On the original CD version "Hungry Freaks, Daddy," "Who Are the Brain Police," and possibly one or two other songs are remixed from the multi-tracks. The rest of the album is re-equalized, treated with digital reverb, and has its stereo spectrum narrowed.One of the reasons Zappa so fondly welcomed and embraced the digital medium was because of its promise of a broad dynamic range, which extended to +96 db. So now his albums, freed from the constrictions of vinyl, no longer needed to have the life squeezed out of them by compression.? Compression was used heavily to squash dynamic range on LPs, especially in 1966. Stereo was relatively new and the mastering engineers simply did know how, or did not want to deal with rock and roll, so they just set the disk cutters on "auto-pilot" and walk away until the album side was finished. All bass frequencies below 100 Hz were channeled into the center becuase it would otherwise make the stylus (phonograph needle) jump out of the groove. Ask anyone who has put months of hard work into perfecting the sound of an album, only to be horrified when they hear how the final pressing had butchered and mangled the glorious sounds they had recorded into a thin, lifeless and muddy sounding piece of garbage! ? I guess that the record companies didn't mind either because they figured the records would be heavily compressed anyway when played over the air for radio broadcast. This was done to prevent over-modulation in the transmitters. But go figure how often Zappa's records would be played on the radio in the first place! [Ed: Ironically, Zappa seemed all too fond of compression during the later stages of his reissue programmes...] ? The first CD was also missing some artwork from the vinyl; this was restored on the 1995 re-issue. ? The CD doesn't credit Ray Collins as a co-writer on "Go Cry on Somebody Else's Shoulder", but the original vinyl does. The Old Masters vinyl doesn't.

1995 Ryko version, according to their official statement: New master. New timing sheet. Clicks removed. Restored artwork. "Help, I'm a Rock", which was a "suite in three movements" on the original Verve LP, and was one track on the first CD, is now two tracks - "Help, I'm a Rock" and "It Can't Happen Here." (It appeared this way on the Old Masters LP too.)
The "Hot Poop" Ryko press-release claims that the 1995 Freak Out is a "new master," with a new timing sheet and with "clicks removed." As the '95 disc is still the '80s digital remix, it's hardly surprising to discover that the discs are, in fact, exactly the same. The spacing between tracks does differ slightly. As an aside, where exactly where these "clicks" that were supposedly corrected? I didn't hear any of them.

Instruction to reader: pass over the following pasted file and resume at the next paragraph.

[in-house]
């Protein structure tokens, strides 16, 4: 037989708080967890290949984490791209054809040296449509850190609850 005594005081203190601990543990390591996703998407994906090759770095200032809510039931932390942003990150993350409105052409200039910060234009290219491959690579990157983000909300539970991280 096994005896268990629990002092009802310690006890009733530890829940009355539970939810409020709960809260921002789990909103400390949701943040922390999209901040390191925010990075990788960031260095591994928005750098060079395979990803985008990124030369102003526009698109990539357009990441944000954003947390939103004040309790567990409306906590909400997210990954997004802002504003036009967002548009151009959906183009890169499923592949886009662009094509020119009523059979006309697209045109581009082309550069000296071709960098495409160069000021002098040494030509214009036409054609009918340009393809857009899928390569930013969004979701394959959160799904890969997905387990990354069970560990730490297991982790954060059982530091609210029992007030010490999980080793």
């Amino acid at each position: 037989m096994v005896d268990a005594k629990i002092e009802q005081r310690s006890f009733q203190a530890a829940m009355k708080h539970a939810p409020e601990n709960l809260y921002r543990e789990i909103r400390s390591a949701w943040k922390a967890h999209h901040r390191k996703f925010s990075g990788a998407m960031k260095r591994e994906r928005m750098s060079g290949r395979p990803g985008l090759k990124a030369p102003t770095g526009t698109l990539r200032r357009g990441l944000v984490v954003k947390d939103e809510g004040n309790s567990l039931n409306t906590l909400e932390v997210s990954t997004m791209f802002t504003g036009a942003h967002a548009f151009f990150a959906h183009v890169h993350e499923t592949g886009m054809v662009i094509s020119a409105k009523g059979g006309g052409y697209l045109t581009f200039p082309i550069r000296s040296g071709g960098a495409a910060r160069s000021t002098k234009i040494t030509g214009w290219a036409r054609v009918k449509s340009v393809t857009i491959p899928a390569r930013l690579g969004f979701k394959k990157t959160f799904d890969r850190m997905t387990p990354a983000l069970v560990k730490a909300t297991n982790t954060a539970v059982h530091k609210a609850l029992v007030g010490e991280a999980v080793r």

MoFo contains the original stereo mix of "Freak Out!", among countless other goodies. If you want the original LP version of "Freak Out!," this is the one to get.

2012 Reissue, Freak Out! was reissued in 2012 when the catalog passed to UMe. The artwork is different, but the audio is reported to match the previous, non-MoFo CDs; in other words, it's the partial remix. However,I've found a couple of differences between the Ryko and 2012 CDs of FO and Money, in the form of low level digital errors, probably resulting from deterioration of the digital master tapes. Fortunately the errors are so small they are inaudible.
The 1630 masters were in wretched shape by the time we transferred them in 2008. That Ampex tape stock is so problematic, they had to be baked in order to retrieve the data. FYI, we also had to do that for almost all of the 1630 Digital House Masters that the catalog lived on. It took almost a year to treat & save all of those tapes. UGH.
On my European copy, the last name of the big "Contributors" list, i.e., "PAUL BUFF," is deleted.
Also, there is one "I" missed in "COMPOSITIONS," so it reads:

So... what do you really need from a sonic point of view... in my very humble opinion: The original Stereo from MoFo, A needle drop or a expensive LP of the MONO LP and either the 1995 Ryko or the 2012 release on CD, if you have those three I think you have all the variations covered (At least as far as different versions of the music go, If I am wrong, please correct me!)

1 comment:

  1. Ryko Stereo + Mono Needle Drop:

    Original stereo LP version coming at a later date...